Expiring indicia are marks or a single mark placed on a delivery piece such as a parcel or envelope. The expiring indicia manifest a set time. When a delivery piece with expiring indicia is deposited for delivery, the delivery system reads the set time. If the delivery piece is placed in delivery and read before the set time, the delivery piece upon which such indicia are attached will be allowed to pass through the delivery system. The billing company, or a third party, pays the cost of delivering this piece. Alternatively, if the remittance envelope is placed for delivery after the set date, the indicia manifesting time is understood to be of no value. The delivery piece is returned for payment by the customer. Thus, the indicia manifesting time expires.
With this feature, billing companies can send out bills to customers with the expiring indicia attached to the remittance envelope. The set time, as part of the expiring indicia, is determined to encourage the billing customer to return payment within a short time after receipt. For example, a customer may receive a bill including an expiring indicia on the remittance envelope on January 1. The indicia on the remittance envelope states that if it is placed in delivery before January 4, the billing company will pay delivery. Customers are, thus, encouraged to promptly deposit their remittance envelope and payment in order to avoid the expense of paying for delivery of the remittance themselves.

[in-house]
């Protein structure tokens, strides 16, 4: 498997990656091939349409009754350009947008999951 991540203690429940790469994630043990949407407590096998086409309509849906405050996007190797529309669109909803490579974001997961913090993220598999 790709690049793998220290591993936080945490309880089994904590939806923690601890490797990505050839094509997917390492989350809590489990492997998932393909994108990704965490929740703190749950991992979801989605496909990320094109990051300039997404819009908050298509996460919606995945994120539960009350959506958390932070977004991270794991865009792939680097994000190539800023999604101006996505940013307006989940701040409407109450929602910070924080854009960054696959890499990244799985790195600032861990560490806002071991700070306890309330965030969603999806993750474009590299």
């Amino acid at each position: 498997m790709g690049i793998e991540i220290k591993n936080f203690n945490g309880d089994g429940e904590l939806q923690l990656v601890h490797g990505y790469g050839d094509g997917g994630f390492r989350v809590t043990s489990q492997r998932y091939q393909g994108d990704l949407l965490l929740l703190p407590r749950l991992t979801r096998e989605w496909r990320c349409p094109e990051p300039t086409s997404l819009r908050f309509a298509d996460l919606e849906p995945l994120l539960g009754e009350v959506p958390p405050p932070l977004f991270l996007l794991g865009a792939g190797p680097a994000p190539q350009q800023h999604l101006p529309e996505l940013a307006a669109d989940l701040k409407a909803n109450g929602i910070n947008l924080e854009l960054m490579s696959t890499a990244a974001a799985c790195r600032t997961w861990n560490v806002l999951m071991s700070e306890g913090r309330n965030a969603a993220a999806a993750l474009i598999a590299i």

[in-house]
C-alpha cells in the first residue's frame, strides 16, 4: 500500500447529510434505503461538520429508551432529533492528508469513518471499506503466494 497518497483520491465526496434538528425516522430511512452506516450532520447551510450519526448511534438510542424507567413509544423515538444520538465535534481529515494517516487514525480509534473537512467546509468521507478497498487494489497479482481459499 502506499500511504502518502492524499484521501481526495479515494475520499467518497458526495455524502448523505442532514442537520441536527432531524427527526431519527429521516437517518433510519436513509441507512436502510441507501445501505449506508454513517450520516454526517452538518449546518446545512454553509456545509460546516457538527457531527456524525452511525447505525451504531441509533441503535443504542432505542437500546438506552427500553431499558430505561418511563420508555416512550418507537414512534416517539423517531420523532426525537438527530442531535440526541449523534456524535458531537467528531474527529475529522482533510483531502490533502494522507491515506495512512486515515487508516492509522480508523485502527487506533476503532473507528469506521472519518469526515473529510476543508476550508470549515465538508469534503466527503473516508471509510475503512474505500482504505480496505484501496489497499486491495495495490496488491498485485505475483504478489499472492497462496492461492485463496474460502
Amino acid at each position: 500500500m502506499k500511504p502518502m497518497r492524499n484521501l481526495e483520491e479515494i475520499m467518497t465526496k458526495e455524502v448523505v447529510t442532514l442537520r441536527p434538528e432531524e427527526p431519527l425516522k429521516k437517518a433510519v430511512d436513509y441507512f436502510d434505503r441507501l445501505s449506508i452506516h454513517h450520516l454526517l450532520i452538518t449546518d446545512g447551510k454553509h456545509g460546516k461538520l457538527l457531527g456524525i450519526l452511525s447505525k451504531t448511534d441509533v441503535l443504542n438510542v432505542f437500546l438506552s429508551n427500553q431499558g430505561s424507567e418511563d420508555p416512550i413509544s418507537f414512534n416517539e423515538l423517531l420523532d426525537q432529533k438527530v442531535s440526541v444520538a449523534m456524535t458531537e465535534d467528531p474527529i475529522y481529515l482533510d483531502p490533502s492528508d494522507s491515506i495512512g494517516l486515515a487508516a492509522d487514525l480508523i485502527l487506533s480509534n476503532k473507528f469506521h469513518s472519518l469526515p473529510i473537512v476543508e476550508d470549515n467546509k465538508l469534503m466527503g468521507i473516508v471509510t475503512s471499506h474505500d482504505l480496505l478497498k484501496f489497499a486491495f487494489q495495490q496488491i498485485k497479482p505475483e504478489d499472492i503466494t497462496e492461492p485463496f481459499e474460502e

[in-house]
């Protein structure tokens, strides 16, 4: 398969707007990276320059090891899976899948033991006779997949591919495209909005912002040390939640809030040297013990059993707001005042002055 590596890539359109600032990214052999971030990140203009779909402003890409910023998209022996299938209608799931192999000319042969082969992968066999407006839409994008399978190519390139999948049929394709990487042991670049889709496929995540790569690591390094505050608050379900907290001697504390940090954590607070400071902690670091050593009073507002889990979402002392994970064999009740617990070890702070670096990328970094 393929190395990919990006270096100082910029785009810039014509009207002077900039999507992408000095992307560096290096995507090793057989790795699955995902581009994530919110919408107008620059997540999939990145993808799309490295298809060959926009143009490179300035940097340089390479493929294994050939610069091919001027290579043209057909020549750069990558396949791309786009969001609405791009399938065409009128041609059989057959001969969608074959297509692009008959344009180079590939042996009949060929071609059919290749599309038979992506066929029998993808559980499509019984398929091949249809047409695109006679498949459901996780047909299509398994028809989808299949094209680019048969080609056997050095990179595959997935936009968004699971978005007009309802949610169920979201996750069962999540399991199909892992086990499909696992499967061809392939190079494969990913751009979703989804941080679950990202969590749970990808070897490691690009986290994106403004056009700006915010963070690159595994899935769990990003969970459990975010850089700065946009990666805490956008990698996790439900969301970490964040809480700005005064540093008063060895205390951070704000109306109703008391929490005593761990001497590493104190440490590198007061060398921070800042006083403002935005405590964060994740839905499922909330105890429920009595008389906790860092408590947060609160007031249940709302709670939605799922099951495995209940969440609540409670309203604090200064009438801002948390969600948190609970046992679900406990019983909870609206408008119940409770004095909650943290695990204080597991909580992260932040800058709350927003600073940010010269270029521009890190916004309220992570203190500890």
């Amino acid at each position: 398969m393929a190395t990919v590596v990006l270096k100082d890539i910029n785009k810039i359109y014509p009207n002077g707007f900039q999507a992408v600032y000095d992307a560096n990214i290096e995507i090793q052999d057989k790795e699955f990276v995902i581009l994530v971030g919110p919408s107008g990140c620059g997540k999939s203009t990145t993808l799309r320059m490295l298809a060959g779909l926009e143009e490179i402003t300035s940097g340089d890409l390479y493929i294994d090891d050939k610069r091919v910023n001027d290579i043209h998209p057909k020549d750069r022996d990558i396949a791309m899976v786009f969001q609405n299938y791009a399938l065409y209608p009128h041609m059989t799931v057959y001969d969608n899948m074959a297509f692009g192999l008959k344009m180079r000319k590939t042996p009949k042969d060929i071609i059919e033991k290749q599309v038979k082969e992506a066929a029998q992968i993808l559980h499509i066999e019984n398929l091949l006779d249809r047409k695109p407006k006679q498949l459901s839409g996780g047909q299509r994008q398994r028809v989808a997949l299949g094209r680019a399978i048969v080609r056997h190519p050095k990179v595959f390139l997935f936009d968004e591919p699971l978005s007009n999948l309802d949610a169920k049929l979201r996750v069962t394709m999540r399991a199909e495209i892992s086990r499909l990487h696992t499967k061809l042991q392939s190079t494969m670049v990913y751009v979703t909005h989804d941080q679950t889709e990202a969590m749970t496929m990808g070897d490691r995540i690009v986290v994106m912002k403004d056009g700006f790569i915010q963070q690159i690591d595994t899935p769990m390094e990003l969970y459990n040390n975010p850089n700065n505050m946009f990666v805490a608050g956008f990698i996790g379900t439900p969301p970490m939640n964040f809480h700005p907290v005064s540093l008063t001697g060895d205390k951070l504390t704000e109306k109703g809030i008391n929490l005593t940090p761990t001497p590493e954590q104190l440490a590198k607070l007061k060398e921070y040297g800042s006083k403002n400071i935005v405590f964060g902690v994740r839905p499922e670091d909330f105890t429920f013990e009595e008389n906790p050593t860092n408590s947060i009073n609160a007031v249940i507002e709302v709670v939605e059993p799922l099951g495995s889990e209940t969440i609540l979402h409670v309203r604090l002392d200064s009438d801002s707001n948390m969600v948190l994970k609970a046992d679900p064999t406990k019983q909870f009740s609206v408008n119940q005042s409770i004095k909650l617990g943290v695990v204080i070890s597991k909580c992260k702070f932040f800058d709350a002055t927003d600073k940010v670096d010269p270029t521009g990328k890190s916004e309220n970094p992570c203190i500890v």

On the other hand, if remittance is deposited for delivery after the date specified by the indicia, the payment feature will not work. When placed in a delivery system after this date, the indicia on the remittance is understood to be of no value. The envelope is, thus, rejected from the delivery system and returned to the sender where he or she must affix payment to deliver the envelope.
An expiring delivery stamp is a means of positive reinforcement designed to encourage early payment of monthly bills. The billing customer is urged to make use of the indicia because by placing the bill in delivery before the specified date, the billing customer saves the time and expense of obtaining payment for delivery.
Billing companies benefit from using expiring indicia because such a process decreases the time between billing and receipt of payment. By paying for delivery of a customer's remittance in exchange for early remittance, billing companies profit by avoiding the expense of short-term credit. Alternatively, an early remittance can be used to accrue interest.
For example, assuming expiring indicia is used that costs $00.35 and produces an immediate payment of 90.00. Also assuming a 5.4% APR interest payment, the company saves $00.06 in short-term interest expense for the 30-day grace period. That is the future value of $90.00 for 30 days at 5.4% ($00.41), less the cost of the expiring indicia ($00.35).